Below, we’ve rounded up the most common ways that dogs damage lawns, so you know what your grass will need to survive.
Dog pee is extremely harsh on grass, as it’s full of a nitrogen-rich compound called “urea.”
While nitrogen is essential for plant growth, too much of the stuff will singe the grass. This will eventually lead to the grass turning brown and possibly dying.
There are certain things that you can do to try to avoid this, such as teaching your dog to pee in out-of-the-way spots. Some products promise to reduce the amount of nitrogen in your dog’s pee, but we can’t speak to their effectiveness.
Ultimately, you’ll have to live with the fact that your dog’s pee will damage your lawn, so finding a grass that can heal quickly is probably your best bet. After all, the alternative is letting your dog pee on the carpet instead.
The biggest problem with dog poop is that it can promote the growth of harmful fungi and bacteria, which can then feast on your grass or upset the microbiome that lives in your soil. The sooner you pick it up, the less damage it will do.
Also, it’s gross.
Many dogs love to dig. This could be because they’re bored, looking for food, or exhibiting mating behaviors. Regardless of the reason, grass doesn’t like being dug up — and lawns don’t look good with holes in them.
You can stop your dog from digging through training or behavior modification, or you can plant an extremely dense grass that’s difficult to dig up.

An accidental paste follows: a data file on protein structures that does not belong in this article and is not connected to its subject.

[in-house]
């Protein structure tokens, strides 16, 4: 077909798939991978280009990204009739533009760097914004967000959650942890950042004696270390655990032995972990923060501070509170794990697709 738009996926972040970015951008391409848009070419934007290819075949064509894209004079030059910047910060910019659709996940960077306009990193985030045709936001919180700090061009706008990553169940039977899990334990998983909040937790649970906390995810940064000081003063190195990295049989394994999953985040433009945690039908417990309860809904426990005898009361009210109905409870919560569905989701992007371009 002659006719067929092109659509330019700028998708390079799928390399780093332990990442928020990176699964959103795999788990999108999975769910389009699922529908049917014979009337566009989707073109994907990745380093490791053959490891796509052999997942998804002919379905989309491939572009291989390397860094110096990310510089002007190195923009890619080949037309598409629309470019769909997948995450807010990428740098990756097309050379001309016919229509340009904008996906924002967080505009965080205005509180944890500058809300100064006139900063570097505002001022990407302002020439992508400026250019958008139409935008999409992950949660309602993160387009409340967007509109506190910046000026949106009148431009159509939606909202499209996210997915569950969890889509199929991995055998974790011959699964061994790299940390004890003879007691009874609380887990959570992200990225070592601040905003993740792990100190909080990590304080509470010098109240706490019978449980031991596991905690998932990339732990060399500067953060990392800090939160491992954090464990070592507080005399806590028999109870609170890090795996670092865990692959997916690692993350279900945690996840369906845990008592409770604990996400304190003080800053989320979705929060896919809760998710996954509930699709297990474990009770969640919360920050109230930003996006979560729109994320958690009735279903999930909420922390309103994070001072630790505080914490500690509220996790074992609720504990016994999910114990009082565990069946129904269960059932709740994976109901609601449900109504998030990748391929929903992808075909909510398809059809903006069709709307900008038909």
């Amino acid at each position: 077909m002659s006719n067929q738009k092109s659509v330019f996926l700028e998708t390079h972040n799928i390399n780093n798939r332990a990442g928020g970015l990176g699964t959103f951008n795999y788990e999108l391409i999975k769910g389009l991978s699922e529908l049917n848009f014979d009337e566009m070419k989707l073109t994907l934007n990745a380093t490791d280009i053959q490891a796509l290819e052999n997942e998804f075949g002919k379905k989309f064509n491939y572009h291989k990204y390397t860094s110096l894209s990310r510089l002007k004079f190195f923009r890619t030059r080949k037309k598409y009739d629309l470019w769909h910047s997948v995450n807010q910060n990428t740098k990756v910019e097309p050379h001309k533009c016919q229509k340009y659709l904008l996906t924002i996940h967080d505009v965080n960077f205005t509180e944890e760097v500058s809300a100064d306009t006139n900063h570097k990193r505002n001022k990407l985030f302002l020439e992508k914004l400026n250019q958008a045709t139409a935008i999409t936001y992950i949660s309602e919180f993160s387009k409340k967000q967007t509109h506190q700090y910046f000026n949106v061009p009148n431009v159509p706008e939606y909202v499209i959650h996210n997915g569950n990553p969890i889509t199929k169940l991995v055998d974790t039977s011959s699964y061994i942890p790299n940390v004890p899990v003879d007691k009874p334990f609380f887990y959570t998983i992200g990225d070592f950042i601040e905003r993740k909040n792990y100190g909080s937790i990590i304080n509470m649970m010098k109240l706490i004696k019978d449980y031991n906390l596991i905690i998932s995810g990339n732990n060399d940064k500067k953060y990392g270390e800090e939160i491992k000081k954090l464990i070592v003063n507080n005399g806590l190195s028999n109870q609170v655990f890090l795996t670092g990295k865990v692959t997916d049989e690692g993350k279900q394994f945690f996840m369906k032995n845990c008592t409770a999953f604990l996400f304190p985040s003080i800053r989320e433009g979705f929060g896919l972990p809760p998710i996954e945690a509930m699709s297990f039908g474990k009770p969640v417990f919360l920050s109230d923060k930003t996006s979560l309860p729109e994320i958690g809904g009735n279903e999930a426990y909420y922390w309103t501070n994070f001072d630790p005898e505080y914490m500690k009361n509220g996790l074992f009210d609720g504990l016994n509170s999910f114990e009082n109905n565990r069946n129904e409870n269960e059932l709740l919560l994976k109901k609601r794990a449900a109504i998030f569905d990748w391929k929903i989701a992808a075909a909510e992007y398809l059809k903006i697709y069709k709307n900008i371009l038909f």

Most grass will bounce right back up if you step on it — up to a point, anyway. Even the hardiest of grasses will eventually look limp and lifeless if it’s constantly getting trod on.
Planting a fast-growing grass will mitigate this somewhat, but there’s not much else that you can do about it. Grass is meant to be enjoyed, after all, and there’s nothing more enjoyable than watching a dog run around at top speeds in your backyard.
Tips for Keeping Your Grass Healthy With Dogs Around
Picking the proper grass is an important first step toward having a beautiful lawn, but even the strongest grass will need a little help. Here are a few things you can do to ensure that your lawn stays gorgeous despite your pup’s best efforts.
Don’t Stress Too Much
While having a beautiful lawn is always nice, it’s also important to not let yourself get too worked up over it. By owning a dog, you’re pretty much guaranteeing that your lawn will never be as pristine as it could be.
That’s a small price to pay for canine companionship, though. After all, your lawn never wags its tail and jumps all over you when you get home from work.
Featured Image Credit: RebeccasPictures, Pixabay